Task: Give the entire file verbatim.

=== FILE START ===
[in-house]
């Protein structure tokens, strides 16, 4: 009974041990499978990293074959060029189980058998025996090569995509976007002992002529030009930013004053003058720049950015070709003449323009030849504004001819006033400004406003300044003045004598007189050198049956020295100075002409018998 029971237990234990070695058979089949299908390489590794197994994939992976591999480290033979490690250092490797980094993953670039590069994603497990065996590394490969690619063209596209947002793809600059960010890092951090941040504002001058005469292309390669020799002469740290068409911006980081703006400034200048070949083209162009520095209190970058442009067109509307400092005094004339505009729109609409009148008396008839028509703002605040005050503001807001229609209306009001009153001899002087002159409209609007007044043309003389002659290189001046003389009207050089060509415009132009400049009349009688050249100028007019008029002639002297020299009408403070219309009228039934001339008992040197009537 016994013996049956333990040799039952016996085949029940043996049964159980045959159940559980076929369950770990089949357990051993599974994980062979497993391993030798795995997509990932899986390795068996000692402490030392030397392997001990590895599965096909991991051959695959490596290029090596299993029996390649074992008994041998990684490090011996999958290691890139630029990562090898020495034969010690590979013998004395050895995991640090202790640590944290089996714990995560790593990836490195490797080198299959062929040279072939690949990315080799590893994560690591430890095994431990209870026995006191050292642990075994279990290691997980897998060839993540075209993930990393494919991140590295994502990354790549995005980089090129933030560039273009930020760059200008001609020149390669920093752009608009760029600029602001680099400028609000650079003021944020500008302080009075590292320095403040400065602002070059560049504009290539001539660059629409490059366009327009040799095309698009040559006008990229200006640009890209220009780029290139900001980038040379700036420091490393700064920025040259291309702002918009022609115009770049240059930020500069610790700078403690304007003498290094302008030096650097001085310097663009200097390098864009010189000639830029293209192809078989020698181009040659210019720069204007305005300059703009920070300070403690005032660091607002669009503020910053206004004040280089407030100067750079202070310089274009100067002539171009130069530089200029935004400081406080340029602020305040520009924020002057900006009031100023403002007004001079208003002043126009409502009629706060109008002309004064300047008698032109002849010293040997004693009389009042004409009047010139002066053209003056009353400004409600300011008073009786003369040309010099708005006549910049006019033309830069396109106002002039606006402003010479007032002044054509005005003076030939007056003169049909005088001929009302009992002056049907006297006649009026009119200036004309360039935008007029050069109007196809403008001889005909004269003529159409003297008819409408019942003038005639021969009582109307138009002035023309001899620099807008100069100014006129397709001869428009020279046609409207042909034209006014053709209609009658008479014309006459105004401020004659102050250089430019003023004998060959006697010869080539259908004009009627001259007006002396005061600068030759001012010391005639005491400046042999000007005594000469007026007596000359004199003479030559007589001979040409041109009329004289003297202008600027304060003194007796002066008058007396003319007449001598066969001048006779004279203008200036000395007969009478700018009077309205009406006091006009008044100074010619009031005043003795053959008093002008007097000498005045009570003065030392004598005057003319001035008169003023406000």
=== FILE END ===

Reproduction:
[in-house]
């Protein structure tokens, strides 16, 4: 009974041990499978990293074959060029189980058998025996090569995509976007002992002529030009930013004053003058720049950015070709003449323009030849504004001819006033400004406003300044003045004598007189050198049956020295100075002409018998 029971237990234990070695058979089949299908390489590794197994994939992976591999480290033979490690250092490797980094993953670039590069994603497990065996590394490969690619063209596209947002793809600059960010890092951090941040504002001058005469292309390669020799002469740290068409911006980081703006400034200048070949083209162009520095209190970058442009067109509307400092005094004339505009729109609409009148008396008839028509703002605040005050503001807001229609209306009001009153001899002087002159409209609007007044043309003389002659290189001046003389009207050089060509415009132009400049009349009688050249100028007019008029002639002297020299009408403070219309009228039934001339008992040197009537 016994013996049956333990040799039952016996085949029940043996049964159980045959159940559980076929369950770990089949357990051993599974994980062979497993391993030798795995997509990932899986390795068996000692402490030392030397392997001990590895599965096909991991051959695959490596290029090596299993029996390649074992008994041998990684490090011996999958290691890139630029990562090898020495034969010690590979013998004395050895995991640090202790640590944290089996714990995560790593990836490195490797080198299959062929040279072939690949990315080799590893994560690591430890095994431990209870026995006191050292642990075994279990290691997980897998060839993540075209993930990393494919991140590295994502990354790549995005980089090129933030560039273009930020760059200008001609020149390669920093752009608009760029600029602001680099400028609000650079003021944020500008302080009075590292320095403040400065602002070059560049504009290539001539660059629409490059366009327009040799095309698009040559006008990229200006640009890209220009780029290139900001980038040379700036420091490393700064920025040259291309702002918009022609115009770049240059930020500069610790700078403690304007003498290094302008030096650097001085310097663009200097390098864009010189000639830029293209192809078989020698181009040659210019720069204007305005300059703009920070300070403690005032660091607002669009503020910053206004004040280089407030100067750079202070310089274009100067002539171009130069530089200029935004400081406080340029602020305040520009924020002057900006009031100023403002007004001079208003002043126009409502009629706060109008002309004064300047008698032109002849010293040997004693009389009042004409009047010139002066053209003056009353400004409600300011008073009786003369040309010099708005006549910049006019033309830069396109106002002039606006402003010479007032002044054509005005003076030939007056003169049909005088001929009302009992002056049907006297006649009026009119200036004309360039935008007029050069109007196809403008001889005909004269003529159409003297008819409408019942003038005639021969009582109307138009002035023309001899620099807008100069100014006129397709001869428009020279046609409207042909034209006014053709209609009658008479014309006459105004401020004659102050250089430019003023004998060959006697010869080539259908004009009627001259007006002396005061600068030759001012010391005639005491400046042999000007005594000469007026007596000359004199003479030559007589001979040409041109009329004289003297202008600027304060003194007796002066008058007396003319007449001598066969001048006779004279203008200036000395007969009478700018009077309205009406006091006009008044100074010619009031005043003795053959008093002008007097000498005045009570003065030392004598005057003319001035008169003023406000």